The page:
Thu, Mar 29, 2012 - Page 8 News List

Can Taiwan build a submarine?

By Wang Jyh-perng 王志鵬

Is Taiwan dependent on assistance from abroad if it wants to build its own submarines? Not necessarily. Iran and North Korea offer a case in point. In December 2007, Iran completed the Ghadir-class midget submarine, followed by a second-generation 500-tonne Nahang-class submarine in August 2010, despite the imposition of a comprehensive arms embargo.

When the 1,500-tonne South Korean corvette-class Cheonan was sunk near Baengnyeong Island in the Yellow Sea on March 26, 2010, by what is claimed to have been a CHT-O2D torpedo from a North Korean-made 130 tonne Yono-class submarine, many were surprised by the “success” of asymmetrical warfare.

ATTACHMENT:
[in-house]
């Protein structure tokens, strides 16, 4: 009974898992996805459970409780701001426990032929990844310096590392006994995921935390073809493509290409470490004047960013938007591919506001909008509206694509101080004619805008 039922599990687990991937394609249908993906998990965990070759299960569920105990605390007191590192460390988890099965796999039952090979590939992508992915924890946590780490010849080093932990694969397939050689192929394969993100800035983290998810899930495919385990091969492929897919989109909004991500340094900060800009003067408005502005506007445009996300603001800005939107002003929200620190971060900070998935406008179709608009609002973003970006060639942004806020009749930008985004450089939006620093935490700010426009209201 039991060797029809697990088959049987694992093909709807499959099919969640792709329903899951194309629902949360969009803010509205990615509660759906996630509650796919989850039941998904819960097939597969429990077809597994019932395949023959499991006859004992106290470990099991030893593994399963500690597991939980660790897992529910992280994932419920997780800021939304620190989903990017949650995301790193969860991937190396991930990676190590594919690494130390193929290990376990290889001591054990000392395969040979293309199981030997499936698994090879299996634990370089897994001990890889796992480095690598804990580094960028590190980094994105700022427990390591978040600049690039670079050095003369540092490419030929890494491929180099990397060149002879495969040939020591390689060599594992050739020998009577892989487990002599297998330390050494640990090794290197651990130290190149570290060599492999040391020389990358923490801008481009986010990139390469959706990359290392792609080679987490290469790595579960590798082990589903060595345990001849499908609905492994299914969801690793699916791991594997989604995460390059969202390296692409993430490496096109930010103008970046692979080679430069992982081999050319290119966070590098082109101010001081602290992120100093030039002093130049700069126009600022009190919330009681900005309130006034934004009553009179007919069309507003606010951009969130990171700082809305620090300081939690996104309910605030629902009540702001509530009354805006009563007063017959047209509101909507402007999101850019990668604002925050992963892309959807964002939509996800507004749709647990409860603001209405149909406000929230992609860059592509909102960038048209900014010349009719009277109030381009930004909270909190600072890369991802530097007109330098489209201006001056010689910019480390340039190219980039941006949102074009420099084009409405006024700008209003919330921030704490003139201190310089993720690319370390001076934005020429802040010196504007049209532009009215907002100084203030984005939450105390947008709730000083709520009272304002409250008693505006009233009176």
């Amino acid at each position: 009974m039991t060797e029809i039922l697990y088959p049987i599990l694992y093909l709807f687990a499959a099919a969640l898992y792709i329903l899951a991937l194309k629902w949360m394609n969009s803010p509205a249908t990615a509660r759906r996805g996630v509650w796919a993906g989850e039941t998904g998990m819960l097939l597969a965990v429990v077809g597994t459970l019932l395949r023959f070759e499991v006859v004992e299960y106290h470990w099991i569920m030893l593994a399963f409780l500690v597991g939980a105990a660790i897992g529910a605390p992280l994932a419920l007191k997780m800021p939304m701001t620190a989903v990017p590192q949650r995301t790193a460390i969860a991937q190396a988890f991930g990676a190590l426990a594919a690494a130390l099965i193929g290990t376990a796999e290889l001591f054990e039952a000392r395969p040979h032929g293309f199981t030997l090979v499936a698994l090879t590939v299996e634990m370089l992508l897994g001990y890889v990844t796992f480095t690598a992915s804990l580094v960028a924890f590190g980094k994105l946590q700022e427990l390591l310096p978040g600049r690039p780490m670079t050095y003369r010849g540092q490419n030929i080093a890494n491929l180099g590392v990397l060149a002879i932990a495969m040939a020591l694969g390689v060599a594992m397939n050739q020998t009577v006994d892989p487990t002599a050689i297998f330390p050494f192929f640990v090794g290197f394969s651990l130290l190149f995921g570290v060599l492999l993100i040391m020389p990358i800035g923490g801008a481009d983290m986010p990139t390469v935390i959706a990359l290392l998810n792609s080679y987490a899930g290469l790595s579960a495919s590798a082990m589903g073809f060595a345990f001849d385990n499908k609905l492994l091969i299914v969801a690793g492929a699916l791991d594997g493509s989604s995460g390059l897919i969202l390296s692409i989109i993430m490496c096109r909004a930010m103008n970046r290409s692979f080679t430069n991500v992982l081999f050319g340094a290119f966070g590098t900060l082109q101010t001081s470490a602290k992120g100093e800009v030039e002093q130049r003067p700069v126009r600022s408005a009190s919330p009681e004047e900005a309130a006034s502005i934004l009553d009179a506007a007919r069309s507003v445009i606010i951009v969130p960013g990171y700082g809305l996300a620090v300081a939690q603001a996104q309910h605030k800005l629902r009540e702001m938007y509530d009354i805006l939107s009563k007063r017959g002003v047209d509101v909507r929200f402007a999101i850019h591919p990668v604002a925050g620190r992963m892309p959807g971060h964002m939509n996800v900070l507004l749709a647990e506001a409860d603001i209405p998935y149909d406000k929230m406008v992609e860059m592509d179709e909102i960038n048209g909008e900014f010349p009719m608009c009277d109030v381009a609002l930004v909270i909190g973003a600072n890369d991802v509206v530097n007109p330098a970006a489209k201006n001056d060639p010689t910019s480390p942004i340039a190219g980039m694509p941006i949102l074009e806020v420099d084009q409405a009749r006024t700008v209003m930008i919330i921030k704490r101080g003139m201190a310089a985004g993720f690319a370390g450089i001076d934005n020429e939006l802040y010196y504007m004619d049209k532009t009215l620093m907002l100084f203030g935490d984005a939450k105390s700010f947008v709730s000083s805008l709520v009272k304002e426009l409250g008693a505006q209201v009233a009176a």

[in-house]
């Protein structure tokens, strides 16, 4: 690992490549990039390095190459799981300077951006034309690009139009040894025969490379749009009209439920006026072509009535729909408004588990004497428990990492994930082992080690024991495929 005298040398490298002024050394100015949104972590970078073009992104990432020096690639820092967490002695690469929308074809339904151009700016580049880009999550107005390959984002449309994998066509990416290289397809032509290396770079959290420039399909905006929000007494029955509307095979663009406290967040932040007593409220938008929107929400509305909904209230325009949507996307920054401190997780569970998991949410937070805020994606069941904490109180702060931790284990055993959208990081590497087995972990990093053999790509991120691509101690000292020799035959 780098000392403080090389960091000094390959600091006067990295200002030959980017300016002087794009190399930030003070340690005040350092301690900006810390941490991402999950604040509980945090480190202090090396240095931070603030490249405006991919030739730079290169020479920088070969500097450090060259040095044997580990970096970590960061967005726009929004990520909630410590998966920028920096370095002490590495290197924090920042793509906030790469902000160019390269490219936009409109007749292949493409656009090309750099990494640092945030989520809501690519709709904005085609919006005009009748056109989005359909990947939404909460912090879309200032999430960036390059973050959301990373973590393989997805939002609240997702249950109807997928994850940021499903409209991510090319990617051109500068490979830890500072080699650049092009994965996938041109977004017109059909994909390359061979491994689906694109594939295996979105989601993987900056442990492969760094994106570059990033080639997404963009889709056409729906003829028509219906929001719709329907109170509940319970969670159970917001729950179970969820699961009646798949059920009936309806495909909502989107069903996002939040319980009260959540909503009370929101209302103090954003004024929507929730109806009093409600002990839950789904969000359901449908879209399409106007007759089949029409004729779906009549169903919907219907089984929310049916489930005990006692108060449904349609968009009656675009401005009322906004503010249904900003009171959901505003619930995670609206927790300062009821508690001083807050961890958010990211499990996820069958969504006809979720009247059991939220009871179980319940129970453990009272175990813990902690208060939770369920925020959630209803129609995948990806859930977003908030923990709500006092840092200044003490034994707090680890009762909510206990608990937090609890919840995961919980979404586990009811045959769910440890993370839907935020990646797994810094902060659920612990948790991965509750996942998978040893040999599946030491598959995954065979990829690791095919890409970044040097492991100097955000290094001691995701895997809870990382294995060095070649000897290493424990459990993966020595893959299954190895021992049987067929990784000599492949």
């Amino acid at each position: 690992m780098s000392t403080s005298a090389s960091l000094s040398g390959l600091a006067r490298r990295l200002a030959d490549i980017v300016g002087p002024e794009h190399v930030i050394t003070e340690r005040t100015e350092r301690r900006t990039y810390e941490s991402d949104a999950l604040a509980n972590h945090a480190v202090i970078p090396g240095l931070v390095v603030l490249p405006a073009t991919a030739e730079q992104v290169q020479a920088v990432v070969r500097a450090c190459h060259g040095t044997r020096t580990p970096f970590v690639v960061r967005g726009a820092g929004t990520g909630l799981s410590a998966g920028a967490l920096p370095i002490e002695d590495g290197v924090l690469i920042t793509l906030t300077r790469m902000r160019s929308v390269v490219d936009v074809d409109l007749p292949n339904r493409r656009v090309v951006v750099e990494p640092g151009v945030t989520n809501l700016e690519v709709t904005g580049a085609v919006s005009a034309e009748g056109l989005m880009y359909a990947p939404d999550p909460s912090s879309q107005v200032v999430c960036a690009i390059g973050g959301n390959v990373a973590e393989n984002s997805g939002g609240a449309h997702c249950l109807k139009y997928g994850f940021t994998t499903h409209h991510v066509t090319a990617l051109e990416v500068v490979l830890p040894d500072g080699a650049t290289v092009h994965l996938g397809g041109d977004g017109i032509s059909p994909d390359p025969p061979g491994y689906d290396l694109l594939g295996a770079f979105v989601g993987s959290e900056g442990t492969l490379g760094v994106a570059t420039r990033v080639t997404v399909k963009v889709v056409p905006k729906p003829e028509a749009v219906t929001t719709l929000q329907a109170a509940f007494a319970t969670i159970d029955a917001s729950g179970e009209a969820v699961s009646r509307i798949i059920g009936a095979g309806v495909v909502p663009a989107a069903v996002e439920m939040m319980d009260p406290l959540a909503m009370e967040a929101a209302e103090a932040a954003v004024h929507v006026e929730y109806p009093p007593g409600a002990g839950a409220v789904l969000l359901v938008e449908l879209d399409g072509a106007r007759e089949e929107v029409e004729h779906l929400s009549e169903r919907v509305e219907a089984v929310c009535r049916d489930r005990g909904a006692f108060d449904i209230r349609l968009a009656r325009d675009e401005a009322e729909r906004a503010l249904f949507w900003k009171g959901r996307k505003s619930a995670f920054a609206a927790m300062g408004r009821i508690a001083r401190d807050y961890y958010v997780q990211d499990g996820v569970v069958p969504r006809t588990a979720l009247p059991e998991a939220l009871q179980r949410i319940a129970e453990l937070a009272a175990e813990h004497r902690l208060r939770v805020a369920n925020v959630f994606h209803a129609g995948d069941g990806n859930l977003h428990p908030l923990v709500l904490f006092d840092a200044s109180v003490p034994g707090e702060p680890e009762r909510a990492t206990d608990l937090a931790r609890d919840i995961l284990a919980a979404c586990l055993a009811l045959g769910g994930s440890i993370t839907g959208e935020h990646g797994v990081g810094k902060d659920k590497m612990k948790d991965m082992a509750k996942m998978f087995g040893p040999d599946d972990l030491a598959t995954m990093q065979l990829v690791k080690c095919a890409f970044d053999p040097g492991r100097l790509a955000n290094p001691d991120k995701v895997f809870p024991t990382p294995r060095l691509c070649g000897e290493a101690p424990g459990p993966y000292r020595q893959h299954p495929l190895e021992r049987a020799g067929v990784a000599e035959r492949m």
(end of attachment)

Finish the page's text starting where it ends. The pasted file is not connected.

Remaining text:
One has to be very careful when individuals in the military, especially those in senior policymaking positions, employ the cunning and underhandedness usually associated with politicians.

Senior brass make the decisions, staff officers provide advice and support and are responsible for ensuring the necessary conditions are in place to ensure those decisions can be executed. High ranking officers make sure they are implemented.

There have been few studies over the past 10 years or so into whether decisions made by senior policymakers have resulted in delays or errors in national defense matters. However, if high-ranking officers are unable to make decisions or lack the courage to take responsibility for them, how then are they different to staff officers? We might just as well give up and disarm.

Wang Jyh-perng is an associate research fellow at the Association for Managing Defense and Strategies.

Translated by Paul Cooper

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